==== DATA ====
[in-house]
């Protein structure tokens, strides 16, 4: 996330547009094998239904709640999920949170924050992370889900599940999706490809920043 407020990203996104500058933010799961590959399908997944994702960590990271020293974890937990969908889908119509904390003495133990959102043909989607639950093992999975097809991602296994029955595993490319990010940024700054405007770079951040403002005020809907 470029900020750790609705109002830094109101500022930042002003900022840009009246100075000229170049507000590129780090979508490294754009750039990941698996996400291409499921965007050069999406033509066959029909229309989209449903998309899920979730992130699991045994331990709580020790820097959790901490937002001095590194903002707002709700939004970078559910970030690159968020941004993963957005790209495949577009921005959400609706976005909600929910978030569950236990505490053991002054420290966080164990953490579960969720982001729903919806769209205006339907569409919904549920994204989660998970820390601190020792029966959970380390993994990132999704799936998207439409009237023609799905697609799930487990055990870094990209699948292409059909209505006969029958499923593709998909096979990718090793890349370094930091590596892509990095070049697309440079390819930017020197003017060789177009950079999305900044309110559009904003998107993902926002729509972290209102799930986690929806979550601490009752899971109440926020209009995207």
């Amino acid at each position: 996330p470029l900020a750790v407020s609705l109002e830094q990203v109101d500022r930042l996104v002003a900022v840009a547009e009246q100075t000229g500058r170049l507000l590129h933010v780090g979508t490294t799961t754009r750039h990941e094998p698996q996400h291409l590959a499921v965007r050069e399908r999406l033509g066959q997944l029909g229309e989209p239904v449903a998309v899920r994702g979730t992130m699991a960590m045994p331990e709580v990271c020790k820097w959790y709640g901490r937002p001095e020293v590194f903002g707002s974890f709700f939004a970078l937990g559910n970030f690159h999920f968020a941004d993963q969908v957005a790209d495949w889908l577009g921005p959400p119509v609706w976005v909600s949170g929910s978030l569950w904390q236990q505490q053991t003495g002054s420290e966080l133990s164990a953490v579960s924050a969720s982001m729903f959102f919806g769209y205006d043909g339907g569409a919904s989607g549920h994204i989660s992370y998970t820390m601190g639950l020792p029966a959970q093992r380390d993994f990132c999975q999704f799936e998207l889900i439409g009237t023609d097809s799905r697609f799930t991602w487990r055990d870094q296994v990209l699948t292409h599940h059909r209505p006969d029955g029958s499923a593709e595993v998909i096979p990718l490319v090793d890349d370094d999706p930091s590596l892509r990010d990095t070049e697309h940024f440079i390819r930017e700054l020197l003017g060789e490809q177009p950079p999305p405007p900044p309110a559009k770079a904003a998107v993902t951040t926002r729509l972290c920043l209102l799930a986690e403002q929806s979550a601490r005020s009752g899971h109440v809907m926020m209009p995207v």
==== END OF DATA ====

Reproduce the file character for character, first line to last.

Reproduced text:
[in-house]
């Protein structure tokens, strides 16, 4: 996330547009094998239904709640999920949170924050992370889900599940999706490809920043 407020990203996104500058933010799961590959399908997944994702960590990271020293974890937990969908889908119509904390003495133990959102043909989607639950093992999975097809991602296994029955595993490319990010940024700054405007770079951040403002005020809907 470029900020750790609705109002830094109101500022930042002003900022840009009246100075000229170049507000590129780090979508490294754009750039990941698996996400291409499921965007050069999406033509066959029909229309989209449903998309899920979730992130699991045994331990709580020790820097959790901490937002001095590194903002707002709700939004970078559910970030690159968020941004993963957005790209495949577009921005959400609706976005909600929910978030569950236990505490053991002054420290966080164990953490579960969720982001729903919806769209205006339907569409919904549920994204989660998970820390601190020792029966959970380390993994990132999704799936998207439409009237023609799905697609799930487990055990870094990209699948292409059909209505006969029958499923593709998909096979990718090793890349370094930091590596892509990095070049697309440079390819930017020197003017060789177009950079999305900044309110559009904003998107993902926002729509972290209102799930986690929806979550601490009752899971109440926020209009995207």
């Amino acid at each position: 996330p470029l900020a750790v407020s609705l109002e830094q990203v109101d500022r930042l996104v002003a900022v840009a547009e009246q100075t000229g500058r170049l507000l590129h933010v780090g979508t490294t799961t754009r750039h990941e094998p698996q996400h291409l590959a499921v965007r050069e399908r999406l033509g066959q997944l029909g229309e989209p239904v449903a998309v899920r994702g979730t992130m699991a960590m045994p331990e709580v990271c020790k820097w959790y709640g901490r937002p001095e020293v590194f903002g707002s974890f709700f939004a970078l937990g559910n970030f690159h999920f968020a941004d993963q969908v957005a790209d495949w889908l577009g921005p959400p119509v609706w976005v909600s949170g929910s978030l569950w904390q236990q505490q053991t003495g002054s420290e966080l133990s164990a953490v579960s924050a969720s982001m729903f959102f919806g769209y205006d043909g339907g569409a919904s989607g549920h994204i989660s992370y998970t820390m601190g639950l020792p029966a959970q093992r380390d993994f990132c999975q999704f799936e998207l889900i439409g009237t023609d097809s799905r697609f799930t991602w487990r055990d870094q296994v990209l699948t292409h599940h059909r209505p006969d029955g029958s499923a593709e595993v998909i096979p990718l490319v090793d890349d370094d999706p930091s590596l892509r990010d990095t070049e697309h940024f440079i390819r930017e700054l020197l003017g060789e490809q177009p950079p999305p405007p900044p309110a559009k770079a904003a998107v993902t951040t926002r729509l972290c920043l209102l799930a986690e403002q929806s979550a601490r005020s009752g899971h109440v809907m926020m209009p995207v």